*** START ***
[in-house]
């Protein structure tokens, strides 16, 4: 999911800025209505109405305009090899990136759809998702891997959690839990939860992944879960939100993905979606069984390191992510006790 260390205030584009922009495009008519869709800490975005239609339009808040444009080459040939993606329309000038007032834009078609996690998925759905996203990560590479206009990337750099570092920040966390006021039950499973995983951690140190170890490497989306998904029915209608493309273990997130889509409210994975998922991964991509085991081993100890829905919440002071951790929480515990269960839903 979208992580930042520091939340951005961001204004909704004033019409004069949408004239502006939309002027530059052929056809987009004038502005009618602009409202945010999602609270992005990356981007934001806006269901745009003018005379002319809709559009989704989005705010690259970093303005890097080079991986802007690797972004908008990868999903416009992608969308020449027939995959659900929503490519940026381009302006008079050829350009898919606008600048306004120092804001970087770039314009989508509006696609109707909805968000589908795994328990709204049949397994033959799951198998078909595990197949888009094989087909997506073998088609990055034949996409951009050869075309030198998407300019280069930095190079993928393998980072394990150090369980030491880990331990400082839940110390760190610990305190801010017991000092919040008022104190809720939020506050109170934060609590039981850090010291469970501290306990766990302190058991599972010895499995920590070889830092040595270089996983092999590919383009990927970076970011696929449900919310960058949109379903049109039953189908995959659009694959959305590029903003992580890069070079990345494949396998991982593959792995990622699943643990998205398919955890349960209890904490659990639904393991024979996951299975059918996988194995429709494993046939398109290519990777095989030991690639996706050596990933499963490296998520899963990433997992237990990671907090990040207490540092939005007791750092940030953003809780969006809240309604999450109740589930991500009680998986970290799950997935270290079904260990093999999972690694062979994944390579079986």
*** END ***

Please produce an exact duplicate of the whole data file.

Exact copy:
[in-house]
């Protein structure tokens, strides 16, 4: 999911800025209505109405305009090899990136759809998702891997959690839990939860992944879960939100993905979606069984390191992510006790 260390205030584009922009495009008519869709800490975005239609339009808040444009080459040939993606329309000038007032834009078609996690998925759905996203990560590479206009990337750099570092920040966390006021039950499973995983951690140190170890490497989306998904029915209608493309273990997130889509409210994975998922991964991509085991081993100890829905919440002071951790929480515990269960839903 979208992580930042520091939340951005961001204004909704004033019409004069949408004239502006939309002027530059052929056809987009004038502005009618602009409202945010999602609270992005990356981007934001806006269901745009003018005379002319809709559009989704989005705010690259970093303005890097080079991986802007690797972004908008990868999903416009992608969308020449027939995959659900929503490519940026381009302006008079050829350009898919606008600048306004120092804001970087770039314009989508509006696609109707909805968000589908795994328990709204049949397994033959799951198998078909595990197949888009094989087909997506073998088609990055034949996409951009050869075309030198998407300019280069930095190079993928393998980072394990150090369980030491880990331990400082839940110390760190610990305190801010017991000092919040008022104190809720939020506050109170934060609590039981850090010291469970501290306990766990302190058991599972010895499995920590070889830092040595270089996983092999590919383009990927970076970011696929449900919310960058949109379903049109039953189908995959659009694959959305590029903003992580890069070079990345494949396998991982593959792995990622699943643990998205398919955890349960209890904490659990639904393991024979996951299975059918996988194995429709494993046939398109290519990777095989030991690639996706050596990933499963490296998520899963990433997992237990990671907090990040207490540092939005007791750092940030953003809780969006809240309604999450109740589930991500009680998986970290799950997935270290079904260990093999999972690694062979994944390579079986």